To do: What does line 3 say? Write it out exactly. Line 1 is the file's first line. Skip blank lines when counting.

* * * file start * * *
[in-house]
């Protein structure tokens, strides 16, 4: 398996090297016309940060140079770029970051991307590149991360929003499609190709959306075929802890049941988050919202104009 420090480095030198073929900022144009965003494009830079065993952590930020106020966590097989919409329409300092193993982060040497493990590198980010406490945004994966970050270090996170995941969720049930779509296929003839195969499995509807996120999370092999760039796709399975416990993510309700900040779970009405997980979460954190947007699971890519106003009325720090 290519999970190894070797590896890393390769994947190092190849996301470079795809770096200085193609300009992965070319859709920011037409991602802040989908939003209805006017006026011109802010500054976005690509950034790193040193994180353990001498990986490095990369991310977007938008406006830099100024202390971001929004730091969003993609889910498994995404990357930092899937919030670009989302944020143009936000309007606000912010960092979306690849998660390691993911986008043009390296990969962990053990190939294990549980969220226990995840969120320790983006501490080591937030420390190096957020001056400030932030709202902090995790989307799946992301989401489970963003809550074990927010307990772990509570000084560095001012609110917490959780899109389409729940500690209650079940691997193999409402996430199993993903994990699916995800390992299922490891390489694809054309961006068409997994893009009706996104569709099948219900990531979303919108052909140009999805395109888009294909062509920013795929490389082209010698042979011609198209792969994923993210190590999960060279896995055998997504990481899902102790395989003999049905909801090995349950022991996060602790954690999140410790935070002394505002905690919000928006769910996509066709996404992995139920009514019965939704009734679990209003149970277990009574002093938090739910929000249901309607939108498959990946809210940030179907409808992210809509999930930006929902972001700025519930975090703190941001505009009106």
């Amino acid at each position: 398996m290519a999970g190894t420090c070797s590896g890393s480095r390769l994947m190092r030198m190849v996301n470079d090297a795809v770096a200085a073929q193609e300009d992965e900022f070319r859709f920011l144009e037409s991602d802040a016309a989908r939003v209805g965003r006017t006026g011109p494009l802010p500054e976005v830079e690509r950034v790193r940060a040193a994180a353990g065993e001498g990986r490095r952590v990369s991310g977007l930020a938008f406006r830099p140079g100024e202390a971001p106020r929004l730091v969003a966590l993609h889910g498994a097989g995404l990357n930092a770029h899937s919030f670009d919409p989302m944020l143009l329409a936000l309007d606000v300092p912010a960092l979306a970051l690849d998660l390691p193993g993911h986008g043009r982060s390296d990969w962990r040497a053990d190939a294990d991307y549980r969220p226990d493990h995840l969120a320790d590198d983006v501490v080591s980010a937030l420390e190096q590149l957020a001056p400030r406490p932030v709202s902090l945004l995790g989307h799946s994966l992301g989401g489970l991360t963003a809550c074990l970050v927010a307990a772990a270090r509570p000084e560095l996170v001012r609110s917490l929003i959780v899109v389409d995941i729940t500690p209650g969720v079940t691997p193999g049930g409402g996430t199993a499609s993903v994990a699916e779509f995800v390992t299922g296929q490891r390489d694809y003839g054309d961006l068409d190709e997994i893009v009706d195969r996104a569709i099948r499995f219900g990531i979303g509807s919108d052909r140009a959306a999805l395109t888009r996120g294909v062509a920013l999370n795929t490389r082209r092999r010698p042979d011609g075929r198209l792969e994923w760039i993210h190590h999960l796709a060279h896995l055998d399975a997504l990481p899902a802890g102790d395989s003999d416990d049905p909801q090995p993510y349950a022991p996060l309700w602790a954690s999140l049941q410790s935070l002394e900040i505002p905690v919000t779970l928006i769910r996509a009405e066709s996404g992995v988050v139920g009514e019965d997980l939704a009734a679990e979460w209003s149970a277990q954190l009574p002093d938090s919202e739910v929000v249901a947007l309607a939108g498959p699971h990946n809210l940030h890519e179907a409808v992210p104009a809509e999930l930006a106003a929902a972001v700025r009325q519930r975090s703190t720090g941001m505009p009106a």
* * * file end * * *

């Amino acid at each position: 398996m290519a999970g190894t420090c070797s590896g890393s480095r390769l994947m190092r030198m190849v996301n470079d090297a795809v770096a200085a073929q193609e300009d992965e900022f070319r859709f920011l144009e037409s991602d802040a016309a989908r939003v209805g965003r006017t006026g011109p494009l802010p500054e976005v830079e690509r950034v790193r940060a040193a994180a353990g065993e001498g990986r490095r952590v990369s991310g977007l930020a938008f406006r830099p140079g100024e202390a971001p106020r929004l730091v969003a966590l993609h889910g498994a097989g995404l990357n930092a770029h899937s919030f670009d919409p989302m944020l143009l329409a936000l309007d606000v300092p912010a960092l979306a970051l690849d998660l390691p193993g993911h986008g043009r982060s390296d990969w962990r040497a053990d190939a294990d991307y549980r969220p226990d493990h995840l969120a320790d590198d983006v501490v080591s980010a937030l420390e190096q590149l957020a001056p400030r406490p932030v709202s902090l945004l995790g989307h799946s994966l992301g989401g489970l991360t963003a809550c074990l970050v927010a307990a772990a270090r509570p000084e560095l996170v001012r609110s917490l929003i959780v899109v389409d995941i729940t500690p209650g969720v079940t691997p193999g049930g409402g996430t199993a499609s993903v994990a699916e779509f995800v390992t299922g296929q490891r390489d694809y003839g054309d961006l068409d190709e997994i893009v009706d195969r996104a569709i099948r499995f219900g990531i979303g509807s919108d052909r140009a959306a999805l395109t888009r996120g294909v062509a920013l999370n795929t490389r082209r092999r010698p042979d011609g075929r198209l792969e994923w760039i993210h190590h999960l796709a060279h896995l055998d399975a997504l990481p899902a802890g102790d395989s003999d416990d049905p909801q090995p993510y349950a022991p996060l309700w602790a954690s999140l049941q410790s935070l002394e900040i505002p905690v919000t779970l928006i769910r996509a009405e066709s996404g992995v988050v139920g009514e019965d997980l939704a009734a679990e979460w209003s149970a277990q954190l009574p002093d938090s919202e739910v929000v249901a947007l309607a939108g498959p699971h990946n809210l940030h890519e179907a409808v992210p104009a809509e999930l930006a106003a929902a972001v700025r009325q519930r975090s703190t720090g941001m505009p009106a």